The perceptual relevance of adopting the temporal envelope to model the frequency band of 47kHz (highband) in wideband speech signal is described in this letter. Based on theoretical work in psychoacoustics, we find out that the temporal envelope can indeed be a perceptual cue for the high-band signal, i.e., a noiseless sound can be obtained if the temporal envelope is roughly preserved. Subjective listening tests verify that transparent quality can be obtained if the model is used for the 4.57kHz band. The proposed model has the benefits of offering flexible scalability and reducing the cost for quantization in coding applications.

Wideband speech, sampled at 16kHz with a signal bandwidth of around 7kHz, offers a more pleasant quality than narrow-band speech (sampled at 8kHz) used in conventional telephony systems.1 To reduce the number of bits required to encode wideband speech directly, bandwidth extension techniques are often introduced to speech communication systems. Bandwidth extension is a method to generate a virtual image of wideband sound from a narrow-band speech signal without utilizing additional information or with minimal information.

Speech coders using bandwidth extension methods for wideband signals generally adopt the source-filter model using linear prediction. While the source-filter model can improve coding efficiency, it cannot provide scalability at the bit-stream level. Scalability is the ability of a coder to support an ordered set of bit streams that can produce a reconstructed sequence, and this quality now has various application areas of concern as noted by the objectives of several standard coders. Since the synthesis process of the source-filter model tightly couples with the look-back memory consisting of the synthesized signal in previous frames, scalable implementation of the encoding stage cannot be unique to the decoding stage, which significantly degrades perceptual quality. In addition, the source-filter model is not effective at higher frequency bands (higher than around 4kHz) where the spectral envelope is relatively flat compared to the spectral envelope at lower frequencies.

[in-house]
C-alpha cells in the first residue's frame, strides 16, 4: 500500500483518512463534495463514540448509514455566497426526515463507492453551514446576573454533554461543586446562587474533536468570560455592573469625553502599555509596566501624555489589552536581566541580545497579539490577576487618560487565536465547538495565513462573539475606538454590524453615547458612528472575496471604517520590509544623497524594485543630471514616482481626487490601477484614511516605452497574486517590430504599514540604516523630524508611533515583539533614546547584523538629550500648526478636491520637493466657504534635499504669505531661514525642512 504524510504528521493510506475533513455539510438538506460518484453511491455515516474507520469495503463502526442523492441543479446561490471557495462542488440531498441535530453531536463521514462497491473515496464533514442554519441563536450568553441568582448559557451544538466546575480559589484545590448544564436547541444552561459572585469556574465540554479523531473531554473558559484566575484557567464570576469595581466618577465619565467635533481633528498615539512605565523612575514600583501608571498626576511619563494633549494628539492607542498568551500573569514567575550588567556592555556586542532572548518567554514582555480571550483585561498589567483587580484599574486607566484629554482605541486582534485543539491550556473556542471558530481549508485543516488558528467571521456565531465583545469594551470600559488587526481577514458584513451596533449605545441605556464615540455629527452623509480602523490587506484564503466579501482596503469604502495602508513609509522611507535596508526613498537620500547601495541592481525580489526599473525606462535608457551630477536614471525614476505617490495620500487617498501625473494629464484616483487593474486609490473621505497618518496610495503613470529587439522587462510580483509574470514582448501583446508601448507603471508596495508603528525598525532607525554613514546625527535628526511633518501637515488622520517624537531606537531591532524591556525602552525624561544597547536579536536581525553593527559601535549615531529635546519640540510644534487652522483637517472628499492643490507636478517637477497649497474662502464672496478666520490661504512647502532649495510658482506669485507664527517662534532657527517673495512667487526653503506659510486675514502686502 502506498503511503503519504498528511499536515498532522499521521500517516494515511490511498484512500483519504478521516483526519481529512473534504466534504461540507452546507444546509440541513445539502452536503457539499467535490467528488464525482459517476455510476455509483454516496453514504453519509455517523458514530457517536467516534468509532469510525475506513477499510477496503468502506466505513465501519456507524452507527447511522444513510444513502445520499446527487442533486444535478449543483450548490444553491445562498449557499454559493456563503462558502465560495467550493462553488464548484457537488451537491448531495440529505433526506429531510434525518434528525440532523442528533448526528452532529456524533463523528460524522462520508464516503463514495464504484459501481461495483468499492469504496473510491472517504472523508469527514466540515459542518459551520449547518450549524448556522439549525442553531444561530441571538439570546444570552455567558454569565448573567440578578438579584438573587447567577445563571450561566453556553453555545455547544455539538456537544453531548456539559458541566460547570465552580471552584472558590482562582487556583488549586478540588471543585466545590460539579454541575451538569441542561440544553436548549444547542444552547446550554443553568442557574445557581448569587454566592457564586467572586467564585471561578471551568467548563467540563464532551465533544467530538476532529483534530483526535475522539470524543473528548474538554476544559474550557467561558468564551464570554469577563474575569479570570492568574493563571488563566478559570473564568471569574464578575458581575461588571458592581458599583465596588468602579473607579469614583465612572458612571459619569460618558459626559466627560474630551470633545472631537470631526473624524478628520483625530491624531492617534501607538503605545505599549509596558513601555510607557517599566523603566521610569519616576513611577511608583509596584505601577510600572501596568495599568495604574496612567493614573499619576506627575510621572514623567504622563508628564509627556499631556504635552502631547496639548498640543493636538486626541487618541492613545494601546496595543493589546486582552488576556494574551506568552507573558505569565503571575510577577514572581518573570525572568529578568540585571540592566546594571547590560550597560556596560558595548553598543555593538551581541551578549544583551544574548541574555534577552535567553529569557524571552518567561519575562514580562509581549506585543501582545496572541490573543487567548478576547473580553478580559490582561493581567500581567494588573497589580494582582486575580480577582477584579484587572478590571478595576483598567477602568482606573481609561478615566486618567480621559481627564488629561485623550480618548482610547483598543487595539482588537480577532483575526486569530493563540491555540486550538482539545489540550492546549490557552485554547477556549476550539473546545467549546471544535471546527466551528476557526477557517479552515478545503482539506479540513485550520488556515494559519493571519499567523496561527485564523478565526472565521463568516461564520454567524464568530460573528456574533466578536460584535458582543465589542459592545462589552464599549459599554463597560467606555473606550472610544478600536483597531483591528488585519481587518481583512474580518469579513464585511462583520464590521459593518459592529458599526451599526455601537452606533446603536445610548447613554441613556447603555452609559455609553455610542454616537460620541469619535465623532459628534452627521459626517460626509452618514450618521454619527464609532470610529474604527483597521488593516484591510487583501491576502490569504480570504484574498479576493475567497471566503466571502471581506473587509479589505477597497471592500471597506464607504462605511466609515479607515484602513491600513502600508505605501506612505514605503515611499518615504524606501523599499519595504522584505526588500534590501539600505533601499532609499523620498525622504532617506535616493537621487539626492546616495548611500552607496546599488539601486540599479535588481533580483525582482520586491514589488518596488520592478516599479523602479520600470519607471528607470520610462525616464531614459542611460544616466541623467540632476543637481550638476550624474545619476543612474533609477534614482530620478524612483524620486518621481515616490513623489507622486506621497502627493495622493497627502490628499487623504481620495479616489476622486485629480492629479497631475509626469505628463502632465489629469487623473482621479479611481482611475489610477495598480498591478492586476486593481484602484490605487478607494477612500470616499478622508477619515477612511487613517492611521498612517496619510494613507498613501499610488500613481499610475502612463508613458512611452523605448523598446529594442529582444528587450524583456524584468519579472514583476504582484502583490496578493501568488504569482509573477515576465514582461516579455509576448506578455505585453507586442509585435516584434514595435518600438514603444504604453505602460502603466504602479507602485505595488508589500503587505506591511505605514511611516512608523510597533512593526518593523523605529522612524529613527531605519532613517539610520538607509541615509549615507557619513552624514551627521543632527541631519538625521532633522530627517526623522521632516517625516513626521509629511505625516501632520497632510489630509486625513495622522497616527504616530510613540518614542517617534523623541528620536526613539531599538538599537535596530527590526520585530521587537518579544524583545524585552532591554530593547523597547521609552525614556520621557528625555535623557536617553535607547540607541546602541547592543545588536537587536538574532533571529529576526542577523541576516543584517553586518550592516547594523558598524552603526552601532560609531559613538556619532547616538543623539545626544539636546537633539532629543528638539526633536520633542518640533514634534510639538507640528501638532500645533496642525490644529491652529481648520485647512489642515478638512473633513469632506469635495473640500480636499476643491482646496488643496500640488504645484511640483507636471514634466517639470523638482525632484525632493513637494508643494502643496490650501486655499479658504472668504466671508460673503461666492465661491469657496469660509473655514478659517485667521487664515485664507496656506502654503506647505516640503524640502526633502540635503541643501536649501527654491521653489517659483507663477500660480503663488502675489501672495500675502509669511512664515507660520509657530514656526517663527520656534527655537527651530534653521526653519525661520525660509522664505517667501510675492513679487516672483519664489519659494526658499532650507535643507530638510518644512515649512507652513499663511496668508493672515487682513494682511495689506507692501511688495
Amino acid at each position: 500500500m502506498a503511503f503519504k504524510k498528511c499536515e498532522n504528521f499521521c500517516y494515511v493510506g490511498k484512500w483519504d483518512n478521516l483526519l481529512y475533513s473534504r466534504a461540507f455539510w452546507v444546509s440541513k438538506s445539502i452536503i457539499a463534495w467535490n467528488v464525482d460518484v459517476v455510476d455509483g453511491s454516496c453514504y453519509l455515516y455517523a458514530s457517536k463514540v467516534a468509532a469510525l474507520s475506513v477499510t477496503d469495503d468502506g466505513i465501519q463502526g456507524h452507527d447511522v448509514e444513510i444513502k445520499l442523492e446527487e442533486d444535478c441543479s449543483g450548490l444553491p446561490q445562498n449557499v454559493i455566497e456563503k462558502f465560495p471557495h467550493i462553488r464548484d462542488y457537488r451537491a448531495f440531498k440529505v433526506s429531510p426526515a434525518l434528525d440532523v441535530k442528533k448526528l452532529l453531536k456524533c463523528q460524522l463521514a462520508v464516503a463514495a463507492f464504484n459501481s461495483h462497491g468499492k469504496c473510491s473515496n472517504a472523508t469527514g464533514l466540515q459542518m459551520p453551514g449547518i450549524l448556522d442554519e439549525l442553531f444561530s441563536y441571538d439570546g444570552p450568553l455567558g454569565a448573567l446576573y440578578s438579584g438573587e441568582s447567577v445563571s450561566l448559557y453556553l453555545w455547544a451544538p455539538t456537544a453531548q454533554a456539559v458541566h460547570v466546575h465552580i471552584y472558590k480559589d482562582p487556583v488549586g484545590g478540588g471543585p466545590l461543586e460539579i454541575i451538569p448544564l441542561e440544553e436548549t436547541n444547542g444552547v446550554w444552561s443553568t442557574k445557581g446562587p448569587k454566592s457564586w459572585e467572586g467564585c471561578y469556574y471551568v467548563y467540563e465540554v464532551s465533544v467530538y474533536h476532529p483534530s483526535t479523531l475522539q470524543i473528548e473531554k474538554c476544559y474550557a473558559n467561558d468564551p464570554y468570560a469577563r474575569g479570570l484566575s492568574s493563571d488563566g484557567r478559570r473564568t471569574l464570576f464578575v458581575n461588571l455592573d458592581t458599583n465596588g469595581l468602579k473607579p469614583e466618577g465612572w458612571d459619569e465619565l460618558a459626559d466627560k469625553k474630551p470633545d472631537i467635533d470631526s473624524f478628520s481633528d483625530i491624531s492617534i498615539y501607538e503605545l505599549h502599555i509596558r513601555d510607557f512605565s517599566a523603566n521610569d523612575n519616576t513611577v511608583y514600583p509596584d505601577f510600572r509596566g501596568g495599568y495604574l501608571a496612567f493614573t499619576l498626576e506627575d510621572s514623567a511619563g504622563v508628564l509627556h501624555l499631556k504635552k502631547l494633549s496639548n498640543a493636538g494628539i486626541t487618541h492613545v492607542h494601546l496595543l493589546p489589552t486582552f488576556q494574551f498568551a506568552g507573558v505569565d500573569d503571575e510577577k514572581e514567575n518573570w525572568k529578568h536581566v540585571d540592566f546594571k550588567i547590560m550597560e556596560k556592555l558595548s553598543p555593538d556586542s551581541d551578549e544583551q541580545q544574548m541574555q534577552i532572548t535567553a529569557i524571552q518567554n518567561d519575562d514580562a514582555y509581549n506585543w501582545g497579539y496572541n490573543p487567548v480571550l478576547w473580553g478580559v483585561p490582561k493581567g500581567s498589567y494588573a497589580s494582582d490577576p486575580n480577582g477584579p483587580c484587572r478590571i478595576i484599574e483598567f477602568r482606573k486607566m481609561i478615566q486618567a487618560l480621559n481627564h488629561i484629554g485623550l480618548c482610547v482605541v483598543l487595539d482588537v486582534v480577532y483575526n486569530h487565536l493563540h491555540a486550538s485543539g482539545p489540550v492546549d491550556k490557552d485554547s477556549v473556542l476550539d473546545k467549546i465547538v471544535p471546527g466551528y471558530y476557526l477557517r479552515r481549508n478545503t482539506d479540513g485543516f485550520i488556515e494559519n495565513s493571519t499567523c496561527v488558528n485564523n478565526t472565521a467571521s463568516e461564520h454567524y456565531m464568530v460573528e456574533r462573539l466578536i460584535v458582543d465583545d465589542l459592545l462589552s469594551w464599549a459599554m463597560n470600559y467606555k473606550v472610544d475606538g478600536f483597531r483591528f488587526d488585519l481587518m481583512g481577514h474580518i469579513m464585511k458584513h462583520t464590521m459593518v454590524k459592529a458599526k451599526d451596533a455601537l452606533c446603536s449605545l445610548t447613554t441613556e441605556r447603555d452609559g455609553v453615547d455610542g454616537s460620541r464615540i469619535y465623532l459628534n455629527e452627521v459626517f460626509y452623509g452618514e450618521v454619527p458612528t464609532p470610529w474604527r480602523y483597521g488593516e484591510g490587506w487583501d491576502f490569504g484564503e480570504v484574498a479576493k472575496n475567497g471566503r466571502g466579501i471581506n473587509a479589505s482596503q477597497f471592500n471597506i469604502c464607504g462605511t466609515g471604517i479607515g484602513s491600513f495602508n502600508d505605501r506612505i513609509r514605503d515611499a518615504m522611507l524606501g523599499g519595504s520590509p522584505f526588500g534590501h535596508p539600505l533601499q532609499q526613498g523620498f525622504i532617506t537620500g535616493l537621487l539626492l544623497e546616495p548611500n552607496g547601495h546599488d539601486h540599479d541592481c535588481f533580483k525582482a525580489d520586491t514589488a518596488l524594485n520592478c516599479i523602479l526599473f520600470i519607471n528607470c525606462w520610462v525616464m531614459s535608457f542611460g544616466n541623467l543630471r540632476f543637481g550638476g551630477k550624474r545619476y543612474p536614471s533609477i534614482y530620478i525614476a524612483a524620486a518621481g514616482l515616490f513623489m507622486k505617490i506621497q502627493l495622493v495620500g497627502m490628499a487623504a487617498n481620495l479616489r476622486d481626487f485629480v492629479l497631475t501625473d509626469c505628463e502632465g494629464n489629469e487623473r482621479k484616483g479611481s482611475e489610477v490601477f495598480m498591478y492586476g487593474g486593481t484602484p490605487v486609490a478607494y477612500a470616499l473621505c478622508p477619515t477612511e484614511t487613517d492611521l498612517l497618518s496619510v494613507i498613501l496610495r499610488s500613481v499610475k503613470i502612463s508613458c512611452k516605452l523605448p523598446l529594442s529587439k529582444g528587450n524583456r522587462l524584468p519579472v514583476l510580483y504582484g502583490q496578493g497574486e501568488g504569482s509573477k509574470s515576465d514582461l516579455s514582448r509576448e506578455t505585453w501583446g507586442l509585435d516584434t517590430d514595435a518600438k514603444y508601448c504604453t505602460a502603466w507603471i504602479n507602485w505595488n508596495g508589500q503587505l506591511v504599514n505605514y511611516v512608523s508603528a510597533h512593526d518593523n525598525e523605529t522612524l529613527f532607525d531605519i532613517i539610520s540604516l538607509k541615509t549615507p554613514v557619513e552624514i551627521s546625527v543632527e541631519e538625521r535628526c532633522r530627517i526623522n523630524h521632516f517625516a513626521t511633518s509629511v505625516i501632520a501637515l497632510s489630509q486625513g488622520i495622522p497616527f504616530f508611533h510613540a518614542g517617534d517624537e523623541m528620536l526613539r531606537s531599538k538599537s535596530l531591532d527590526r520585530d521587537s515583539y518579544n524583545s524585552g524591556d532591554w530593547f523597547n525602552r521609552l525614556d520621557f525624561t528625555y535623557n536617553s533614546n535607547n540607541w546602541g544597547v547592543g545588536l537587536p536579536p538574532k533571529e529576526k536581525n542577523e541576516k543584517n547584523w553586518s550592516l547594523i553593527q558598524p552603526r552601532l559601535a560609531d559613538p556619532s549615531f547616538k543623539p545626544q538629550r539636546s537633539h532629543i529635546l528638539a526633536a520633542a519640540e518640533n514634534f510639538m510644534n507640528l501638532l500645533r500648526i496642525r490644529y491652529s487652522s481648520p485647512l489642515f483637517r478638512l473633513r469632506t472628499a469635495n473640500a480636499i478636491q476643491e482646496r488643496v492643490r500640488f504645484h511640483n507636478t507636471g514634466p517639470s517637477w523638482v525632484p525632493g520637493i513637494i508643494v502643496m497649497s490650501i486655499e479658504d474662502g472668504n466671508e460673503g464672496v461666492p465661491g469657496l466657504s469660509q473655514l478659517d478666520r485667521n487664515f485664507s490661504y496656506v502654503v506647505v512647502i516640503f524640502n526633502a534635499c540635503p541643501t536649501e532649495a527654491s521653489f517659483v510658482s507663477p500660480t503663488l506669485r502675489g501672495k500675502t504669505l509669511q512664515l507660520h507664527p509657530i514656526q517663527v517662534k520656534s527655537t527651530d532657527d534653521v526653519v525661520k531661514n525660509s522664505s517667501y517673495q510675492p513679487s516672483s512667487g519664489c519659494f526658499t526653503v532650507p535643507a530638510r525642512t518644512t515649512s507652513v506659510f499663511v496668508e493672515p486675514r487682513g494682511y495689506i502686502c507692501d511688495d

In contrast to the source-filter theory that represents speech by multiplying the spectral envelope and the fine structure in the frequency domain, the speech signal can also be reconstructed by multiplying the temporal envelope with the fine structure in the temporal domain, which we call the temporal envelope model. In other words, the temporal envelope represents the temporal energy contour and the fine structure represents rapid fluctuation. The concept of the temporal envelope model is already utilized in several coders though detailed implementing methods are different. For example, temporal noise shaping2 used in the advanced audio codec series aims to include temporal envelope information, and ITU-T G.729.13 utilizes the temporal envelope information in bandwidth extension based on the source-filter model. Though the importance of the temporal envelope information has been empirically recognized as shown in the previous examples, it remains unclear as to why and how the temporal envelope affects perceptual quality.

In this letter, we find psychoacoustically related evidence to verify the importance of the temporal envelope and the fact that perceptually transparent quality can be obtained if the temporal envelope information in the high band (47kHz) is reasonably maintained, which is confirmed through experiments. The temporal envelope model representation of the speech signal using just the temporal envelope guarantees bit-stream level scalability because its operation is composed of simple multiplications, as opposed to convolution in the source-filter model. Moreover, some perceptual characteristics of the temporal envelope specific to the speech signal suggest the possibility of applying this method for efficient coding.